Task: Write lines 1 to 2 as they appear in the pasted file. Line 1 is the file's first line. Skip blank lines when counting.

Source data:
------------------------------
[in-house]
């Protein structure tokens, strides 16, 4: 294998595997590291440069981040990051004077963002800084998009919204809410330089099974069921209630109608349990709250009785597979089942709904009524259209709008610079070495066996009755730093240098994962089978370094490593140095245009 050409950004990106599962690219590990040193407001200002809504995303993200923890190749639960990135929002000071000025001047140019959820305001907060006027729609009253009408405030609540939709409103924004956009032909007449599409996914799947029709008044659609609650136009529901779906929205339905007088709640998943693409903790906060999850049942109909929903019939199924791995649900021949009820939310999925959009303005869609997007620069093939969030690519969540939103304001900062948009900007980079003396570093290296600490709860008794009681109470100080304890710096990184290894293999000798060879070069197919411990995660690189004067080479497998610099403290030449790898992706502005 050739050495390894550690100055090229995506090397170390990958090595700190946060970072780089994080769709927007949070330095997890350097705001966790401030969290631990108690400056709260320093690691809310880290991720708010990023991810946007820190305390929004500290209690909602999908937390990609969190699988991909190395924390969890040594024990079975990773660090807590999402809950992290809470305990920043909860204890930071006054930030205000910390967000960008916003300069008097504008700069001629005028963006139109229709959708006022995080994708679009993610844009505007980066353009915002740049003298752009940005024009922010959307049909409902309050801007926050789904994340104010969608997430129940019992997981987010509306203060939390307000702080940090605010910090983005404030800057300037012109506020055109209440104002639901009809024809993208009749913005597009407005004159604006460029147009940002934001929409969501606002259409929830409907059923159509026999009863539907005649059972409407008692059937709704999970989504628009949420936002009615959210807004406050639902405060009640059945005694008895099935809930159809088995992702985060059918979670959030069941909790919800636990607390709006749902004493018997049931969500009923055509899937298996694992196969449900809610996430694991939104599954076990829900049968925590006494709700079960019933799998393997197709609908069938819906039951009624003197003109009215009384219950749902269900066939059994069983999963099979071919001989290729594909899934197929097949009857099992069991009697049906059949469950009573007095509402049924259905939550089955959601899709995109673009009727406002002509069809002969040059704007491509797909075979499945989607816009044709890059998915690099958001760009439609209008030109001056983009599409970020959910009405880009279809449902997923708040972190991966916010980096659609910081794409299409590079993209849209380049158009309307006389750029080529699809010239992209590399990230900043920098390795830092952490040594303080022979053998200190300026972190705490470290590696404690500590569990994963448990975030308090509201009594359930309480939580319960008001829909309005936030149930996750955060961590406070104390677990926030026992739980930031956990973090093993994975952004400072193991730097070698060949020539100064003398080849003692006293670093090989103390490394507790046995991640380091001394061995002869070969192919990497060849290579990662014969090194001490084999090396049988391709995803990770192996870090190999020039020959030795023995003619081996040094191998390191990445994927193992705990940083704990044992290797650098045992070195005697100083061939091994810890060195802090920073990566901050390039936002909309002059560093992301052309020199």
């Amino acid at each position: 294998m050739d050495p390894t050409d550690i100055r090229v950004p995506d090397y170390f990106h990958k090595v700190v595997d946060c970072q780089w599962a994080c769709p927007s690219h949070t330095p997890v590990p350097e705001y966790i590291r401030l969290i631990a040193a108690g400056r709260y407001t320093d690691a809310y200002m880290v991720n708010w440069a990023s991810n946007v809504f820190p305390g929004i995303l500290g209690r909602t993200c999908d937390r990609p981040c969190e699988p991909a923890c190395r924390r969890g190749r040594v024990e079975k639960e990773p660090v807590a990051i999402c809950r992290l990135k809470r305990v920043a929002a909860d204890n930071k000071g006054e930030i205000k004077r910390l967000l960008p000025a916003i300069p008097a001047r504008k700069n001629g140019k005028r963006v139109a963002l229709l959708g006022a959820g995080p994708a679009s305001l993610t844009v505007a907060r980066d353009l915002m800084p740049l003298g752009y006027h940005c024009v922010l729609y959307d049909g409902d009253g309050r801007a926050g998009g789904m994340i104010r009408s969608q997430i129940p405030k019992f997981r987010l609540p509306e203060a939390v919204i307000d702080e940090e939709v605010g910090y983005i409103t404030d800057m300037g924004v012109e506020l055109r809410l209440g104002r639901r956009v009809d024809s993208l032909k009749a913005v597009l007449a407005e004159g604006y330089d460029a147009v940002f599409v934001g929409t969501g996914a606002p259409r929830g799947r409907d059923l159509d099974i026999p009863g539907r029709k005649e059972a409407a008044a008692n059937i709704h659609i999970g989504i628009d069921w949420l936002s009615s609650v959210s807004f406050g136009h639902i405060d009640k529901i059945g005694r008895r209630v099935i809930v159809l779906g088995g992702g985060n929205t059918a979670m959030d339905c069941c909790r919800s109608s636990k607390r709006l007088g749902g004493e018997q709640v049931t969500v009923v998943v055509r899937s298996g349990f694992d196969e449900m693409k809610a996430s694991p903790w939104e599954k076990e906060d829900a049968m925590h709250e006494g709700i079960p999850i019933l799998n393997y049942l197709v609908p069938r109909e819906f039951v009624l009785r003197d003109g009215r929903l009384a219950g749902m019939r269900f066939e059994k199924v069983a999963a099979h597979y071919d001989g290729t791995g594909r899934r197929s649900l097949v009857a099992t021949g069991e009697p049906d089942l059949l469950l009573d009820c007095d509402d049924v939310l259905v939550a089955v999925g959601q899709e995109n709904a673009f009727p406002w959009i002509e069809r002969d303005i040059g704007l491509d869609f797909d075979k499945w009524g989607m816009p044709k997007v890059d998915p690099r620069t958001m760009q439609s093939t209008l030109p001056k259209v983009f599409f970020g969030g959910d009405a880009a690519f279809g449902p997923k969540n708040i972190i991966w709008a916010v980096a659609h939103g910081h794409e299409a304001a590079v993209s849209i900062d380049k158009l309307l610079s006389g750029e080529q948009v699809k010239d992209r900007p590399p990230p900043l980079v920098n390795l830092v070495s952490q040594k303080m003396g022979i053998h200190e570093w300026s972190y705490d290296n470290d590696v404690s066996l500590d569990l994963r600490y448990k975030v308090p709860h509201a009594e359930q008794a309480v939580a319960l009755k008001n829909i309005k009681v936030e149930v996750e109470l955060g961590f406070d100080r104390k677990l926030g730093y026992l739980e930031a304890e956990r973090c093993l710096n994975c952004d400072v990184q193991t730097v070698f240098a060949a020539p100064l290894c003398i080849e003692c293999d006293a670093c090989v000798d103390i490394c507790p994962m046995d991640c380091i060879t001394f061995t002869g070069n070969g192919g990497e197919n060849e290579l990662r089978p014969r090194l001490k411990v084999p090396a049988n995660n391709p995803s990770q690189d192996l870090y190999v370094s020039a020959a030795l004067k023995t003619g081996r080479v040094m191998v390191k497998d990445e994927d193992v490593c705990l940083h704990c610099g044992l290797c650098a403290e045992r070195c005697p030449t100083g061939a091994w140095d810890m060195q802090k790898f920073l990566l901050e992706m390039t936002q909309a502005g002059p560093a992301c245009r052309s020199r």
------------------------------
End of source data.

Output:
[in-house]
């Protein structure tokens, strides 16, 4: 294998595997590291440069981040990051004077963002800084998009919204809410330089099974069921209630109608349990709250009785597979089942709904009524259209709008610079070495066996009755730093240098994962089978370094490593140095245009 050409950004990106599962690219590990040193407001200002809504995303993200923890190749639960990135929002000071000025001047140019959820305001907060006027729609009253009408405030609540939709409103924004956009032909007449599409996914799947029709008044659609609650136009529901779906929205339905007088709640998943693409903790906060999850049942109909929903019939199924791995649900021949009820939310999925959009303005869609997007620069093939969030690519969540939103304001900062948009900007980079003396570093290296600490709860008794009681109470100080304890710096990184290894293999000798060879070069197919411990995660690189004067080479497998610099403290030449790898992706502005 050739050495390894550690100055090229995506090397170390990958090595700190946060970072780089994080769709927007949070330095997890350097705001966790401030969290631990108690400056709260320093690691809310880290991720708010990023991810946007820190305390929004500290209690909602999908937390990609969190699988991909190395924390969890040594024990079975990773660090807590999402809950992290809470305990920043909860204890930071006054930030205000910390967000960008916003300069008097504008700069001629005028963006139109229709959708006022995080994708679009993610844009505007980066353009915002740049003298752009940005024009922010959307049909409902309050801007926050789904994340104010969608997430129940019992997981987010509306203060939390307000702080940090605010910090983005404030800057300037012109506020055109209440104002639901009809024809993208009749913005597009407005004159604006460029147009940002934001929409969501606002259409929830409907059923159509026999009863539907005649059972409407008692059937709704999970989504628009949420936002009615959210807004406050639902405060009640059945005694008895099935809930159809088995992702985060059918979670959030069941909790919800636990607390709006749902004493018997049931969500009923055509899937298996694992196969449900809610996430694991939104599954076990829900049968925590006494709700079960019933799998393997197709609908069938819906039951009624003197003109009215009384219950749902269900066939059994069983999963099979071919001989290729594909899934197929097949009857099992069991009697049906059949469950009573007095509402049924259905939550089955959601899709995109673009009727406002002509069809002969040059704007491509797909075979499945989607816009044709890059998915690099958001760009439609209008030109001056983009599409970020959910009405880009279809449902997923708040972190991966916010980096659609910081794409299409590079993209849209380049158009309307006389750029080529699809010239992209590399990230900043920098390795830092952490040594303080022979053998200190300026972190705490470290590696404690500590569990994963448990975030308090509201009594359930309480939580319960008001829909309005936030149930996750955060961590406070104390677990926030026992739980930031956990973090093993994975952004400072193991730097070698060949020539100064003398080849003692006293670093090989103390490394507790046995991640380091001394061995002869070969192919990497060849290579990662014969090194001490084999090396049988391709995803990770192996870090190999020039020959030795023995003619081996040094191998390191990445994927193992705990940083704990044992290797650098045992070195005697100083061939091994810890060195802090920073990566901050390039936002909309002059560093992301052309020199």